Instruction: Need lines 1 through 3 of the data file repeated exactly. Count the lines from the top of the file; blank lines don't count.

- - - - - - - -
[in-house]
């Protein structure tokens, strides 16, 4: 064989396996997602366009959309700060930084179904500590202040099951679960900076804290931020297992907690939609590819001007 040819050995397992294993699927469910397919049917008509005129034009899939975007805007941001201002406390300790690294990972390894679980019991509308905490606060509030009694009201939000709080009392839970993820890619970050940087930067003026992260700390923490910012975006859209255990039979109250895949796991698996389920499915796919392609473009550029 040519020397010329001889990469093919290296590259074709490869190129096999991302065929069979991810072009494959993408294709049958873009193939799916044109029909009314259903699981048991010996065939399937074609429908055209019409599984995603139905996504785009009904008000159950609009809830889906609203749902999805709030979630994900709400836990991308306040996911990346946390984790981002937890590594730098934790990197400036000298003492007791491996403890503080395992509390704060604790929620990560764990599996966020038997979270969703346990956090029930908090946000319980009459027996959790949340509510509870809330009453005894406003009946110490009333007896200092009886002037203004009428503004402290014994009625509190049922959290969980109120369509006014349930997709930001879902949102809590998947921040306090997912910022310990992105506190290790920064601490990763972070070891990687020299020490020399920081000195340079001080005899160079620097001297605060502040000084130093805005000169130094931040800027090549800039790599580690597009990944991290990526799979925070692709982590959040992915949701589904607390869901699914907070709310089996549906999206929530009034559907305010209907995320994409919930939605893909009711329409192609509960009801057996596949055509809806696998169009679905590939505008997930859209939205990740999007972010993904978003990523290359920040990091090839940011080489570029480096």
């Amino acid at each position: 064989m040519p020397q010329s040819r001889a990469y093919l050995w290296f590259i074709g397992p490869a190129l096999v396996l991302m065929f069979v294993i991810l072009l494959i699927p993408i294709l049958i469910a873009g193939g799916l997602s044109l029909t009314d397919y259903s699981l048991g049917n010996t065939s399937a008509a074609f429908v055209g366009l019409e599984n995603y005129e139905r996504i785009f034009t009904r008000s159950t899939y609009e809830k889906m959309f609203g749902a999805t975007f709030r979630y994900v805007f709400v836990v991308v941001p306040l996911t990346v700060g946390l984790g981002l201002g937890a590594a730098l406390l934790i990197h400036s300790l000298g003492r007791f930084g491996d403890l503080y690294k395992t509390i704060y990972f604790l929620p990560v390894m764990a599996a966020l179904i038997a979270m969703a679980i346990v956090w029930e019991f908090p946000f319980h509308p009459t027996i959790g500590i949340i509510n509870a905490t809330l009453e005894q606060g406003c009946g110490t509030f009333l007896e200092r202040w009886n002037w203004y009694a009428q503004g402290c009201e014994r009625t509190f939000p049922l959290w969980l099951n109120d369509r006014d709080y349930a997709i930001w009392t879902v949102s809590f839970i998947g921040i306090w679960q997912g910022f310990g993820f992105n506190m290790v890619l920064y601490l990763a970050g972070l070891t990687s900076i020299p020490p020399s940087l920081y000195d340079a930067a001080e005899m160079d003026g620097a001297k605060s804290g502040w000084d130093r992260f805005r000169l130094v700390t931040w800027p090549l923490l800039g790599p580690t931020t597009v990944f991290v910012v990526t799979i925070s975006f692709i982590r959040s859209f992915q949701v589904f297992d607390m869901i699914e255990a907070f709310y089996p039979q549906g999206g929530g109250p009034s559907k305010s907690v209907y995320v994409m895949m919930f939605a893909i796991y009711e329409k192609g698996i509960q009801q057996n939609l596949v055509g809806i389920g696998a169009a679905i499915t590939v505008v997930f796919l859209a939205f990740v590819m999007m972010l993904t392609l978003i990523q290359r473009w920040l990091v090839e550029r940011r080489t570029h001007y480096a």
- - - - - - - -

[in-house]
């Protein structure tokens, strides 16, 4: 064989396996997602366009959309700060930084179904500590202040099951679960900076804290931020297992907690939609590819001007 040819050995397992294993699927469910397919049917008509005129034009899939975007805007941001201002406390300790690294990972390894679980019991509308905490606060509030009694009201939000709080009392839970993820890619970050940087930067003026992260700390923490910012975006859209255990039979109250895949796991698996389920499915796919392609473009550029 040519020397010329001889990469093919290296590259074709490869190129096999991302065929069979991810072009494959993408294709049958873009193939799916044109029909009314259903699981048991010996065939399937074609429908055209019409599984995603139905996504785009009904008000159950609009809830889906609203749902999805709030979630994900709400836990991308306040996911990346946390984790981002937890590594730098934790990197400036000298003492007791491996403890503080395992509390704060604790929620990560764990599996966020038997979270969703346990956090029930908090946000319980009459027996959790949340509510509870809330009453005894406003009946110490009333007896200092009886002037203004009428503004402290014994009625509190049922959290969980109120369509006014349930997709930001879902949102809590998947921040306090997912910022310990992105506190290790920064601490990763972070070891990687020299020490020399920081000195340079001080005899160079620097001297605060502040000084130093805005000169130094931040800027090549800039790599580690597009990944991290990526799979925070692709982590959040992915949701589904607390869901699914907070709310089996549906999206929530009034559907305010209907995320994409919930939605893909009711329409192609509960009801057996596949055509809806696998169009679905590939505008997930859209939205990740999007972010993904978003990523290359920040990091090839940011080489570029480096």
């Amino acid at each position: 064989m040519p020397q010329s040819r001889a990469y093919l050995w290296f590259i074709g397992p490869a190129l096999v396996l991302m065929f069979v294993i991810l072009l494959i699927p993408i294709l049958i469910a873009g193939g799916l997602s044109l029909t009314d397919y259903s699981l048991g049917n010996t065939s399937a008509a074609f429908v055209g366009l019409e599984n995603y005129e139905r996504i785009f034009t009904r008000s159950t899939y609009e809830k889906m959309f609203g749902a999805t975007f709030r979630y994900v805007f709400v836990v991308v941001p306040l996911t990346v700060g946390l984790g981002l201002g937890a590594a730098l406390l934790i990197h400036s300790l000298g003492r007791f930084g491996d403890l503080y690294k395992t509390i704060y990972f604790l929620p990560v390894m764990a599996a966020l179904i038997a979270m969703a679980i346990v956090w029930e019991f908090p946000f319980h509308p009459t027996i959790g500590i949340i509510n509870a905490t809330l009453e005894q606060g406003c009946g110490t509030f009333l007896e200092r202040w009886n002037w203004y009694a009428q503004g402290c009201e014994r009625t509190f939000p049922l959290w969980l099951n109120d369509r006014d709080y349930a997709i930001w009392t879902v949102s809590f839970i998947g921040i306090w679960q997912g910022f310990g993820f992105n506190m290790v890619l920064y601490l990763a970050g972070l070891t990687s900076i020299p020490p020399s940087l920081y000195d340079a930067a001080e005899m160079d003026g620097a001297k605060s804290g502040w000084d130093r992260f805005r000169l130094v700390t931040w800027p090549l923490l800039g790599p580690t931020t597009v990944f991290v910012v990526t799979i925070s975006f692709i982590r959040s859209f992915q949701v589904f297992d607390m869901i699914e255990a907070f709310y089996p039979q549906g999206g929530g109250p009034s559907k305010s907690v209907y995320v994409m895949m919930f939605a893909i796991y009711e329409k192609g698996i509960q009801q057996n939609l596949v055509g809806i389920g696998a169009a679905i499915t590939v505008v997930f796919l859209a939205f990740v590819m999007m972010l993904t392609l978003i990523q290359r473009w920040l990091v090839e550029r940011r080489t570029h001007y480096a």